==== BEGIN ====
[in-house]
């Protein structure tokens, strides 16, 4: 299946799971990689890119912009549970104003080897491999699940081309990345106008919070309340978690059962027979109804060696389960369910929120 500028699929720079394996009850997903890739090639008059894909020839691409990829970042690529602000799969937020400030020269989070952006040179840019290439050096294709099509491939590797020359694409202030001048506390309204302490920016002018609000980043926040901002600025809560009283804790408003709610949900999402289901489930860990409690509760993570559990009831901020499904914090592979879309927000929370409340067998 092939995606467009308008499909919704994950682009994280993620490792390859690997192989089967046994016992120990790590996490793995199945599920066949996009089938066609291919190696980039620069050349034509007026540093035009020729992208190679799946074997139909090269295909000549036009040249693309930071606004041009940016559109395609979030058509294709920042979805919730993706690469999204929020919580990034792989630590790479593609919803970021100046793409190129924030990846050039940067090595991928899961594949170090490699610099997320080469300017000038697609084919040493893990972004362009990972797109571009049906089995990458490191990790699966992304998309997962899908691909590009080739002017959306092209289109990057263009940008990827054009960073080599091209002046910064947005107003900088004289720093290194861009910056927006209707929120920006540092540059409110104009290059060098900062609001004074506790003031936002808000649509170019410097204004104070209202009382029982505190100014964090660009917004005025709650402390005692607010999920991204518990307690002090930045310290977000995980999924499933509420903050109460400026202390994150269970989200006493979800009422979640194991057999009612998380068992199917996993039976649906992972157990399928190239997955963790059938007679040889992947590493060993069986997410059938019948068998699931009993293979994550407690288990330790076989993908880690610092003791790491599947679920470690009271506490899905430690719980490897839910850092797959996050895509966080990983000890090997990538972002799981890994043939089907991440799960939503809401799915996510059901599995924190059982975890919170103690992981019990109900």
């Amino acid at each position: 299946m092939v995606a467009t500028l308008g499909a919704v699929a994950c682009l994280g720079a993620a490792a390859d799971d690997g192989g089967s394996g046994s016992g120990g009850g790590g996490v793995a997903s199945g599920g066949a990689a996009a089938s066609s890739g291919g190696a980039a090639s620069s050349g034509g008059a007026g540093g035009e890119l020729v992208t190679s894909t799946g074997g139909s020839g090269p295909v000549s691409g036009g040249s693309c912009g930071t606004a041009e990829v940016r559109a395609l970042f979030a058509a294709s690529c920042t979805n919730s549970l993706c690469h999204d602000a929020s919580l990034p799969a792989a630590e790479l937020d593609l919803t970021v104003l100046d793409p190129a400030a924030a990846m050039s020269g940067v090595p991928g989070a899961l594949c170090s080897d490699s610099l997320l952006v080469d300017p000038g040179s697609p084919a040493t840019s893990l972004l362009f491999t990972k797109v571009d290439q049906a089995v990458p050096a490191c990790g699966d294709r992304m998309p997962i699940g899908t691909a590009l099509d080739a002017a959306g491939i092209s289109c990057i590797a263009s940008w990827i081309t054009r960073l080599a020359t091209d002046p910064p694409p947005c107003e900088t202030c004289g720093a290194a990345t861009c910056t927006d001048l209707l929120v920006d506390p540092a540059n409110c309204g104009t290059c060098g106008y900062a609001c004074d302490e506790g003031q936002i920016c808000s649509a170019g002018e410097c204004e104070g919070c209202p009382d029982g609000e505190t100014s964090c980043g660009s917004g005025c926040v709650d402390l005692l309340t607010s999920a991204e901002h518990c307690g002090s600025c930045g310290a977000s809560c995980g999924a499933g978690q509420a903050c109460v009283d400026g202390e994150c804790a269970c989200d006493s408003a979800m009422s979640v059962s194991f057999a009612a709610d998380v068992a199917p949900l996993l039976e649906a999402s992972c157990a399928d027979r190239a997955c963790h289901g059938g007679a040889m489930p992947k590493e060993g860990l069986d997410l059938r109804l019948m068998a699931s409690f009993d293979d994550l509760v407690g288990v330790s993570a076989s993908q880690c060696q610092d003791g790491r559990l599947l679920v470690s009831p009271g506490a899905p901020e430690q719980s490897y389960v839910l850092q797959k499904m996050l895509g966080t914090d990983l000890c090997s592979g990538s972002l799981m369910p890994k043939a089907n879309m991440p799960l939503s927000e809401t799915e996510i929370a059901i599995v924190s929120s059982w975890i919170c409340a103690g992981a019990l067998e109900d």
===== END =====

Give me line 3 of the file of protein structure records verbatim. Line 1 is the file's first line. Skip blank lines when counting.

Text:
């Amino acid at each position: 299946m092939v995606a467009t500028l308008g499909a919704v699929a994950c682009l994280g720079a993620a490792a390859d799971d690997g192989g089967s394996g046994s016992g120990g009850g790590g996490v793995a997903s199945g599920g066949a990689a996009a089938s066609s890739g291919g190696a980039a090639s620069s050349g034509g008059a007026g540093g035009e890119l020729v992208t190679s894909t799946g074997g139909s020839g090269p295909v000549s691409g036009g040249s693309c912009g930071t606004a041009e990829v940016r559109a395609l970042f979030a058509a294709s690529c920042t979805n919730s549970l993706c690469h999204d602000a929020s919580l990034p799969a792989a630590e790479l937020d593609l919803t970021v104003l100046d793409p190129a400030a924030a990846m050039s020269g940067v090595p991928g989070a899961l594949c170090s080897d490699s610099l997320l952006v080469d300017p000038g040179s697609p084919a040493t840019s893990l972004l362009f491999t990972k797109v571009d290439q049906a089995v990458p050096a490191c990790g699966d294709r992304m998309p997962i699940g899908t691909a590009l099509d080739a002017a959306g491939i092209s289109c990057i590797a263009s940008w990827i081309t054009r960073l080599a020359t091209d002046p910064p694409p947005c107003e900088t202030c004289g720093a290194a990345t861009c910056t927006d001048l209707l929120v920006d506390p540092a540059n409110c309204g104009t290059c060098g106008y900062a609001c004074d302490e506790g003031q936002i920016c808000s649509a170019g002018e410097c204004e104070g919070c209202p009382d029982g609000e505190t100014s964090c980043g660009s917004g005025c926040v709650d402390l005692l309340t607010s999920a991204e901002h518990c307690g002090s600025c930045g310290a977000s809560c995980g999924a499933g978690q509420a903050c109460v009283d400026g202390e994150c804790a269970c989200d006493s408003a979800m009422s979640v059962s194991f057999a009612a709610d998380v068992a199917p949900l996993l039976e649906a999402s992972c157990a399928d027979r190239a997955c963790h289901g059938g007679a040889m489930p992947k590493e060993g860990l069986d997410l059938r109804l019948m068998a699931s409690f009993d293979d994550l509760v407690g288990v330790s993570a076989s993908q880690c060696q610092d003791g790491r559990l599947l679920v470690s009831p009271g506490a899905p901020e430690q719980s490897y389960v839910l850092q797959k499904m996050l895509g966080t914090d990983l000890c090997s592979g990538s972002l799981m369910p890994k043939a089907n879309m991440p799960l939503s927000e809401t799915e996510i929370a059901i599995v924190s929120s059982w975890i919170c409340a103690g992981a019990l067998e109900d």